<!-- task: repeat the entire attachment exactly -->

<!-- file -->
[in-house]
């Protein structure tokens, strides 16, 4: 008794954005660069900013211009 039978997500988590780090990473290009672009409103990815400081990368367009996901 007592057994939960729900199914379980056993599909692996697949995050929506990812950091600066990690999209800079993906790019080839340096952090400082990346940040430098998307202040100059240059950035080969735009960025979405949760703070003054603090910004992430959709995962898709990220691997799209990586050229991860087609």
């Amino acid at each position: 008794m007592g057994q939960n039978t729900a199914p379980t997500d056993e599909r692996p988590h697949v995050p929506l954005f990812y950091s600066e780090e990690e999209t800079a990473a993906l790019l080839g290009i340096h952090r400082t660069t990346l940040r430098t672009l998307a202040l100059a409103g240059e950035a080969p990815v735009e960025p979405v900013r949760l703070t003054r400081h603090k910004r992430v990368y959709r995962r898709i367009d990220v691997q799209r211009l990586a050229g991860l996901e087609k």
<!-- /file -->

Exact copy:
[in-house]
């Protein structure tokens, strides 16, 4: 008794954005660069900013211009 039978997500988590780090990473290009672009409103990815400081990368367009996901 007592057994939960729900199914379980056993599909692996697949995050929506990812950091600066990690999209800079993906790019080839340096952090400082990346940040430098998307202040100059240059950035080969735009960025979405949760703070003054603090910004992430959709995962898709990220691997799209990586050229991860087609």
């Amino acid at each position: 008794m007592g057994q939960n039978t729900a199914p379980t997500d056993e599909r692996p988590h697949v995050p929506l954005f990812y950091s600066e780090e990690e999209t800079a990473a993906l790019l080839g290009i340096h952090r400082t660069t990346l940040r430098t672009l998307a202040l100059a409103g240059e950035a080969p990815v735009e960025p979405v900013r949760l703070t003054r400081h603090k910004r992430v990368y959709r995962r898709i367009d990220v691997q799209r211009l990586a050229g991860l996901e087609k």